Low Dose Naltrexone (LDN) has taken healthcare by storm in the last 10 years.
Low Dose Naltrexone is commonly mistaken as Naltrexone, by patients and medical providers alike. Naltrexone was approved by the FDA in the mid-1980s for drug and alcohol addiction. Naltrexone as prescribed for alcohol addiction is in dosages of 50 mg - 300 mg. Low Dose Naltrexone (LDN) is approximately 1/10th of the typical treatment dosage of Naltrexone. In most published research, the daily dosage is 4.5 mg, though the dosage can vary a few milligrams below or above that common value.
How does LDN work?
When Naltrexone is taken in small doses it blocks opioid receptors, it is believed to up-regulate vital elements of your immune system by increasing your body’s production of endorphins, hence Low Dose Naltrexone improves immune system function.
LDN also turns on your ‘T Regulatory’ cells. These cells make sure that inflammatory chemicals are secreted appropriately to help you when injured and then to halt your inflammation when you are healed.
ie. LDN increases the production of endorphins improving the immune system while decreasing pain and inflammation and increasing a sense of well being.
What does LDN help?
If you suffer from an autoimmune disorder (Multiple Sclerosis, Crohn’s, Hashimoto’s, Thyroid, Fibromyalgia, Lupus, etc.), cancer, tumors you will want to speak to your doctor about adding LDN to your treatment plan. Although completed studies are limited, there are long-term studies in progress, as well as plenty of anecdotal evidence that LDN makes a significant difference in peoples lives that suffer from a wide range of disorders.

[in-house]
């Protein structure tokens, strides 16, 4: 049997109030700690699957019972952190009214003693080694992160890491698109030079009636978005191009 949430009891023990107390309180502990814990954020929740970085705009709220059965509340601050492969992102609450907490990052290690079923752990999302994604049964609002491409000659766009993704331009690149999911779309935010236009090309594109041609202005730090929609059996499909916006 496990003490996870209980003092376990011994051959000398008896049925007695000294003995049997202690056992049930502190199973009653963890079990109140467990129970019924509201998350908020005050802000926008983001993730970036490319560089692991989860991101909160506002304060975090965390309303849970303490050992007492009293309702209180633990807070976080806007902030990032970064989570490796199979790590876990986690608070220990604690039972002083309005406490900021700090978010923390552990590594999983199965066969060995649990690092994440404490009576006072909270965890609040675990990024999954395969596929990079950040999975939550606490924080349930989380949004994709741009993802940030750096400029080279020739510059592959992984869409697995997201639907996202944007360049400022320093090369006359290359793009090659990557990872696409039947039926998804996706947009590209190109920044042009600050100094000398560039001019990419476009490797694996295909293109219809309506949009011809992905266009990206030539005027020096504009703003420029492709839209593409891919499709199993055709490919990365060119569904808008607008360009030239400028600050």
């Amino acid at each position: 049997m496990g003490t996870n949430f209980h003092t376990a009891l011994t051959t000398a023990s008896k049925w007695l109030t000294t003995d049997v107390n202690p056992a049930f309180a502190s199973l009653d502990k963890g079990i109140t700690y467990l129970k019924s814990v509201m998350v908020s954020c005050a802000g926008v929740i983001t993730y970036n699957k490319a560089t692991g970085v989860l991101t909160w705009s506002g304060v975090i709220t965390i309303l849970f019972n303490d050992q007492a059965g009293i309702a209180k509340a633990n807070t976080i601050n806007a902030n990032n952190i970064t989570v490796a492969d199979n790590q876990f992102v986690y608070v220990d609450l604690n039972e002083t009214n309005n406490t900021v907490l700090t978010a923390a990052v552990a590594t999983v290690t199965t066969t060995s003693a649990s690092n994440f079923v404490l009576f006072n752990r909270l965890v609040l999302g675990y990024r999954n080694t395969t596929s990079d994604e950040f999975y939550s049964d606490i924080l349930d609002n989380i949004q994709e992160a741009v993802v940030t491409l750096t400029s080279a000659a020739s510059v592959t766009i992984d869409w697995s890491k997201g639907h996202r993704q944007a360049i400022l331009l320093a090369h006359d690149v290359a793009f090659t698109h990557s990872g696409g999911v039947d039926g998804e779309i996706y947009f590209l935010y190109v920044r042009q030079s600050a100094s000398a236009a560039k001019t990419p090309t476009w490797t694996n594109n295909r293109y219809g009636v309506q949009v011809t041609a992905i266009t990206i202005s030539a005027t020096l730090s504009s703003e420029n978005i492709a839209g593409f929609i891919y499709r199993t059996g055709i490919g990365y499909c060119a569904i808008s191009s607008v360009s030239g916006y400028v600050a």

Here are a few conditions that are helped from LDN:
- Lyme’s Disease
- Anxiety & Depression
- Inflammatory Bowel Disease (IBD)
- Hashimoto’s Thyroiditis
- Grave's Disease
- Chronic Fatigue Syndrome (CFS)
- Crohn’s disease
- Multiple Sclerosis (MS)
- Rheumatoid Arthritis (RA)
- Ulcerative Colitis (UC)
- Concussion Syndrome
- Migraine Headaches
- Neuropathy / Nerve Pain
- Weight Loss
- ….and more
Side Effects of the Medication
Low Dose Naltrexone has proven to have minimal (if any) side effects, but like any other pill or supplement you take, side effects are possible. Some side effects may be anxiety, headaches, insomnia, vivid dreams or difficulty sleeping.
Low Dose Naltrexone and the FDA
LDN is not approved by the FDA for autoimmune conditions, which means it is not commercially available. For that reason, you need to have a compounding pharmacy fill your prescription.